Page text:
In the first blog of this series1, we highlighted that, despite the potential advantages, there appear to be only a few opportunities pursuing the inhaled route of delivery in IPF. Our perception is that there is a “double whammy” here – a general nervousness in the Pharma and Investor community regarding inhalation per se and some specific concerns regarding inhaled delivery in IPF.
On the general point, there is no doubt that optimising molecules for inhaled delivery is not straightforward. It is better considered in an integrated manner early in a discovery project, rather than as an afterthought. Even though direct lung delivery may reduce systemic side effects, it is also the case that inhaled delivery can bring a new set of side effects that need to be factored-in to the overall efficacy/safety/adherence equation – for example, a 24% frequency of cough with the nebulised formulation of pirfenidone we mentioned last time2. While upper airway irritancy is a potential complication of inhaled delivery, not all device and formulation options are the same in this respect. So if there is a significant issue, there is a high likelihood of detecting, understanding, and de-risking this early in the clinical programme.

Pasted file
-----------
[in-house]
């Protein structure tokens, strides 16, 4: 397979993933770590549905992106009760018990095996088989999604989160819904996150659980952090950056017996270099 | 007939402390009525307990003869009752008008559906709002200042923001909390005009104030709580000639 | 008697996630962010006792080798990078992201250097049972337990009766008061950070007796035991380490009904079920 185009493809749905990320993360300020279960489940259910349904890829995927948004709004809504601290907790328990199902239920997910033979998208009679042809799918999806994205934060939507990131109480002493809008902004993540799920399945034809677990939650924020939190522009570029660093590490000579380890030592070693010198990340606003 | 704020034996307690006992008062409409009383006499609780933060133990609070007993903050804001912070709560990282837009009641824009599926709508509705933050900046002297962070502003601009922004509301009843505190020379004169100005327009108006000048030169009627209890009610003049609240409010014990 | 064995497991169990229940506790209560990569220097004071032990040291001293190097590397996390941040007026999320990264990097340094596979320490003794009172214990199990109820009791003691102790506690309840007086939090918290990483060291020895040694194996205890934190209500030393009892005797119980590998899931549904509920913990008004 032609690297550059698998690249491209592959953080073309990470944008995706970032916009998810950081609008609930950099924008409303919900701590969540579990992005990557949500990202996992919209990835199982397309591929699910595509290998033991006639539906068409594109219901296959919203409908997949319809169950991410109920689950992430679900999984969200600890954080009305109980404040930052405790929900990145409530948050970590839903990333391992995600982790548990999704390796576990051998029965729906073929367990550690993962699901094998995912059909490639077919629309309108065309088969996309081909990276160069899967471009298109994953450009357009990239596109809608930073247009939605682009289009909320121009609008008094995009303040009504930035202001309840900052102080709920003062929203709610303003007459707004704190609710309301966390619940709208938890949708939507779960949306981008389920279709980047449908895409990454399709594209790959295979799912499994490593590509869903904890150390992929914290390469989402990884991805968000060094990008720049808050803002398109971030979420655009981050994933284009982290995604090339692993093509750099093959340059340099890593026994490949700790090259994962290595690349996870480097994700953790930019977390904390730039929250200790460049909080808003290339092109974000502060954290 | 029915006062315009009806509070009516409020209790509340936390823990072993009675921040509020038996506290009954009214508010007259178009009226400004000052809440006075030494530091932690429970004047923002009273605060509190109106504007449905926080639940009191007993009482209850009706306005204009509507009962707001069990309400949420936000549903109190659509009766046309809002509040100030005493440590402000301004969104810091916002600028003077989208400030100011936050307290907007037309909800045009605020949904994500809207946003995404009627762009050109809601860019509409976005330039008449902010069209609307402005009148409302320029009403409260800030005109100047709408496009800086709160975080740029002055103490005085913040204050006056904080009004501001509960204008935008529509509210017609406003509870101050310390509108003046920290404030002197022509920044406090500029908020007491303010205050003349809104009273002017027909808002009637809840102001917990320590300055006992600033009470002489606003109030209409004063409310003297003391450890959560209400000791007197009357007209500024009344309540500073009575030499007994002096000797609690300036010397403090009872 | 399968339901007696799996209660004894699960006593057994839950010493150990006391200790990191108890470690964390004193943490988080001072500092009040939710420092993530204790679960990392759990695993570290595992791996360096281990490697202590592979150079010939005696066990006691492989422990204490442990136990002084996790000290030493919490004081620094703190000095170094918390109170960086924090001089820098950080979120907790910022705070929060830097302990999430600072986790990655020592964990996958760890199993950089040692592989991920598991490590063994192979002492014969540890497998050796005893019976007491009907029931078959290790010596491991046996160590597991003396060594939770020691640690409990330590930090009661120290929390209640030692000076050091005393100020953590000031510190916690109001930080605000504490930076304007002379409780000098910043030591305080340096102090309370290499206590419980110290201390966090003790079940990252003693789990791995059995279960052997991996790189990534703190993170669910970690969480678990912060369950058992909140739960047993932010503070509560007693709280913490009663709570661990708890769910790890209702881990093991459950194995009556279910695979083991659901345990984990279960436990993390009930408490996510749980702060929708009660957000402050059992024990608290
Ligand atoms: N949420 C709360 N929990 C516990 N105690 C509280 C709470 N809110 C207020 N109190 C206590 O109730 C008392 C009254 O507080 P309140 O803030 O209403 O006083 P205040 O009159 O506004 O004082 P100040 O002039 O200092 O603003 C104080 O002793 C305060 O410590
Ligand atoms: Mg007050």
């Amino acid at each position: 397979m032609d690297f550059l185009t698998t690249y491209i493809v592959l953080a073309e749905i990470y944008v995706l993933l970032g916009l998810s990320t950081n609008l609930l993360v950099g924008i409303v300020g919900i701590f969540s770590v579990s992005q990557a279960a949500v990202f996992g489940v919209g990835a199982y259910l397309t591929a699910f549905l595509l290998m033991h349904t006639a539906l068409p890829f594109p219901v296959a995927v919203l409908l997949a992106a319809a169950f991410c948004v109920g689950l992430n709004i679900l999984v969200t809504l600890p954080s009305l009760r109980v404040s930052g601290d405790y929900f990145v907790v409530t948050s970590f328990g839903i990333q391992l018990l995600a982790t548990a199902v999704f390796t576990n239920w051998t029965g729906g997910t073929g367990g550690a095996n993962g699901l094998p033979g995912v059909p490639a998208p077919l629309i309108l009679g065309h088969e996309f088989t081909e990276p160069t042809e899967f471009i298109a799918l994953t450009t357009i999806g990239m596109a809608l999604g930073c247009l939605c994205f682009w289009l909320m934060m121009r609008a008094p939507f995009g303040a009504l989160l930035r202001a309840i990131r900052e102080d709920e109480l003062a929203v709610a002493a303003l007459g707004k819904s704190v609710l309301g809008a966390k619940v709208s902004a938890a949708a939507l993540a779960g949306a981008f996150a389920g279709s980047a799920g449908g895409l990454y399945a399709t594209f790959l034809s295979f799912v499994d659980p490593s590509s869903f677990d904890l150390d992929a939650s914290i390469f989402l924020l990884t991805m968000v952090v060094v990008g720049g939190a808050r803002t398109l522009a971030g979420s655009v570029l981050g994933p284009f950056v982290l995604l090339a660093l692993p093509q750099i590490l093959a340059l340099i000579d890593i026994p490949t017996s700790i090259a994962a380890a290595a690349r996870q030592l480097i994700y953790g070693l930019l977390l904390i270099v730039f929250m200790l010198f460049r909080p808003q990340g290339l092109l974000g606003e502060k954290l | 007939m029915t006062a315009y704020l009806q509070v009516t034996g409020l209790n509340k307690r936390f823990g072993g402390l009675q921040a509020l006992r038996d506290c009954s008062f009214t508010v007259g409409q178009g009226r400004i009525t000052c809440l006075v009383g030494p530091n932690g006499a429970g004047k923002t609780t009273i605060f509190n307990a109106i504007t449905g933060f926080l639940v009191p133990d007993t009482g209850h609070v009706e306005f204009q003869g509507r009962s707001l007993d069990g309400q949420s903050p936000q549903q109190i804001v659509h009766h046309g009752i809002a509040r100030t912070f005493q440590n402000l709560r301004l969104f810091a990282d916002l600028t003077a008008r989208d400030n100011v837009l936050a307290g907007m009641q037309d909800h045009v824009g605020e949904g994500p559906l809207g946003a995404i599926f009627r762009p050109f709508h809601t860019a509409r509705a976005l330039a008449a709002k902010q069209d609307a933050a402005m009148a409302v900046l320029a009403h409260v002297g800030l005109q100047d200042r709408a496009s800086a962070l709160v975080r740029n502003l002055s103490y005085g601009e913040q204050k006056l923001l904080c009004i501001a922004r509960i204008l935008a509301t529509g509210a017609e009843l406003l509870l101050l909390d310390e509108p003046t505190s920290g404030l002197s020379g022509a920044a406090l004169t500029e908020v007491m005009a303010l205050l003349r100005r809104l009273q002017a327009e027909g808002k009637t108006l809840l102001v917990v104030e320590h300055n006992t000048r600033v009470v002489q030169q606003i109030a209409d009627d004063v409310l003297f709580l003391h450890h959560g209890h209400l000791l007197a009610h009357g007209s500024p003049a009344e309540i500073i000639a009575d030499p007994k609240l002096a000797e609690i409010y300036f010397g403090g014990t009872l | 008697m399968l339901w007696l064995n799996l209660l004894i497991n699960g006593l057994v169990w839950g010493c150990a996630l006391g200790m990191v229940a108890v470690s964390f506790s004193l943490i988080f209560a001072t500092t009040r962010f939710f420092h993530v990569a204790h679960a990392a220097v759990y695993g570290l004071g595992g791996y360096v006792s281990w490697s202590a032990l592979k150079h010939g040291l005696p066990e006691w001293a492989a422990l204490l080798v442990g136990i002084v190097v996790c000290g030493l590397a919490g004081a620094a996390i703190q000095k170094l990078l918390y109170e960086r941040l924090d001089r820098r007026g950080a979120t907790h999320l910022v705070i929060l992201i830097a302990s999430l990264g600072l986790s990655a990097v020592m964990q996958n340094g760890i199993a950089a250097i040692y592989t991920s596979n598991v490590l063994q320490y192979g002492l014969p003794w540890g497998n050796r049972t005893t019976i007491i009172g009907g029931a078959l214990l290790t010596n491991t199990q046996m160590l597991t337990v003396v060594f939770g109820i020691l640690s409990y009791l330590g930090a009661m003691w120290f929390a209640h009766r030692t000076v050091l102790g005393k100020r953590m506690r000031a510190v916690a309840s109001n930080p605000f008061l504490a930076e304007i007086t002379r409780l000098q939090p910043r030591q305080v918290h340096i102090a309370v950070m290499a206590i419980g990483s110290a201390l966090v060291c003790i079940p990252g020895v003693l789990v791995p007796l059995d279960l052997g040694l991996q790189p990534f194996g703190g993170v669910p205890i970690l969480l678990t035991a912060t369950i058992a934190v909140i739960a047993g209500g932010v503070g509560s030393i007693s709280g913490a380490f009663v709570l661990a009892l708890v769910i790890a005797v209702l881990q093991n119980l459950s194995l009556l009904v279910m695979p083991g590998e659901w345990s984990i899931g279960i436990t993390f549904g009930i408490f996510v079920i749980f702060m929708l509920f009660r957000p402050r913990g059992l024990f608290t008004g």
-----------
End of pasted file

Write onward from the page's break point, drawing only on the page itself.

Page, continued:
On the IPF-specific front, we have heard many times of a – maybe intuitive – perception that efficient inhaled drug delivery could be compromised in IPF patients. However, lung distribution studies with salbutamol (used as marker compound) showed that it is possible to achieve and optimise drug delivery to the peripheral airway in IPF patients3. There are also some elegant examples of translational pharmacology studies in this space, notably with the αvβ6 inhibitor, GSK30083484. It appears that this compound is no longer being progressed, but it provides a useful template for validation of target and delivery route.
A really important factor in future treatment of IPF, which we highlighted in our recent review5, is that, at least initially, new approaches will need to be compatible, as add-on therapy, with the current standard of care. Given the significant side effects already associated with both oral pirfenidone and nintedanib, add-on of new mechanisms via the oral route is highly likely to lead to additive side effects. Inhalation, by virtue of reduced GI and systemic exposure, may represent the only means to enable the add-on potential for a number of new approaches.
We know of a number of companies considering inhaled delivery in IPF. However, they are struggling to gain traction and attract investment due to some of the perceptions outlined above. If you are one of those companies, we are confident that we would be able to help you in your efforts. And to Investors, we would welcome the opportunity to discuss the benefit/risk equation for inhaled delivery in IPF. Do get in touch to start the discussion!
You can read our other blogs from the series here: